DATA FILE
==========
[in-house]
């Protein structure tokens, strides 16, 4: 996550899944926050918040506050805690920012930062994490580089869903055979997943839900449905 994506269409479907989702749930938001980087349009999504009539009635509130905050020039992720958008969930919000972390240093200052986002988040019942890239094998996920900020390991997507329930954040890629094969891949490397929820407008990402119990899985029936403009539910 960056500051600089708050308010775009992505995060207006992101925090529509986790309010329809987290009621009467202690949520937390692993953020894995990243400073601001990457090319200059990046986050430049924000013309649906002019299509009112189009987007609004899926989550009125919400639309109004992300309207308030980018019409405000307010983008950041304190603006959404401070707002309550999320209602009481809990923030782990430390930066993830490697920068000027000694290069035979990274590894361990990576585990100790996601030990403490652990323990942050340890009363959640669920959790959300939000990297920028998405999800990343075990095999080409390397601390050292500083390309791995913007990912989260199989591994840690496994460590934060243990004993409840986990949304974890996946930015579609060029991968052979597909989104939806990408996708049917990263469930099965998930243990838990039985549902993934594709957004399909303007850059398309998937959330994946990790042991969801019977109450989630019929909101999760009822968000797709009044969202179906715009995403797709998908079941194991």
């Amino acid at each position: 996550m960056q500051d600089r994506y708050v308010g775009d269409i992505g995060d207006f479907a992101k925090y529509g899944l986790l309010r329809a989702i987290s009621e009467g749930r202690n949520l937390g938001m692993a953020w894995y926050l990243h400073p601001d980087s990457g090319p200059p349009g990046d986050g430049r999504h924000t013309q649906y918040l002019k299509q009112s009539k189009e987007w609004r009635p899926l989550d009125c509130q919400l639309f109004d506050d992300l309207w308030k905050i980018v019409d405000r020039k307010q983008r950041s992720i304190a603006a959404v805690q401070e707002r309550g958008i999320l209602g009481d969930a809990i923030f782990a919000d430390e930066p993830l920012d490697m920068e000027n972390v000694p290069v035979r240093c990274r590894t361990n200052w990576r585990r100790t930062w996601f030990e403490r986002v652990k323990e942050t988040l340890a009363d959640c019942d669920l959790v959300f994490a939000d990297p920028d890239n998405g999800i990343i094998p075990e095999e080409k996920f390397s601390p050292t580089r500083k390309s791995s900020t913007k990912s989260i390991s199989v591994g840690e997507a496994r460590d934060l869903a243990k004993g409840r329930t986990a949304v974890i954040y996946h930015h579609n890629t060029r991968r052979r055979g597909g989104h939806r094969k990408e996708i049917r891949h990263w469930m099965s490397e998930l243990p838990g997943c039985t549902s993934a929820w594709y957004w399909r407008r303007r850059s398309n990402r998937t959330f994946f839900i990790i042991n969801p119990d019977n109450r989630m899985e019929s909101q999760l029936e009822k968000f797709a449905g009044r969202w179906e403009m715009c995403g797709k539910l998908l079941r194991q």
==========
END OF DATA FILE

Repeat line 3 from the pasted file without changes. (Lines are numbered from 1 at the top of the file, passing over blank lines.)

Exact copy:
């Amino acid at each position: 996550m960056q500051d600089r994506y708050v308010g775009d269409i992505g995060d207006f479907a992101k925090y529509g899944l986790l309010r329809a989702i987290s009621e009467g749930r202690n949520l937390g938001m692993a953020w894995y926050l990243h400073p601001d980087s990457g090319p200059p349009g990046d986050g430049r999504h924000t013309q649906y918040l002019k299509q009112s009539k189009e987007w609004r009635p899926l989550d009125c509130q919400l639309f109004d506050d992300l309207w308030k905050i980018v019409d405000r020039k307010q983008r950041s992720i304190a603006a959404v805690q401070e707002r309550g958008i999320l209602g009481d969930a809990i923030f782990a919000d430390e930066p993830l920012d490697m920068e000027n972390v000694p290069v035979r240093c990274r590894t361990n200052w990576r585990r100790t930062w996601f030990e403490r986002v652990k323990e942050t988040l340890a009363d959640c019942d669920l959790v959300f994490a939000d990297p920028d890239n998405g999800i990343i094998p075990e095999e080409k996920f390397s601390p050292t580089r500083k390309s791995s900020t913007k990912s989260i390991s199989v591994g840690e997507a496994r460590d934060l869903a243990k004993g409840r329930t986990a949304v974890i954040y996946h930015h579609n890629t060029r991968r052979r055979g597909g989104h939806r094969k990408e996708i049917r891949h990263w469930m099965s490397e998930l243990p838990g997943c039985t549902s993934a929820w594709y957004w399909r407008r303007r850059s398309n990402r998937t959330f994946f839900i990790i042991n969801p119990d019977n109450r989630m899985e019929s909101q999760l029936e009822k968000f797709a449905g009044r969202w179906e403009m715009c995403g797709k539910l998908l079941r194991q």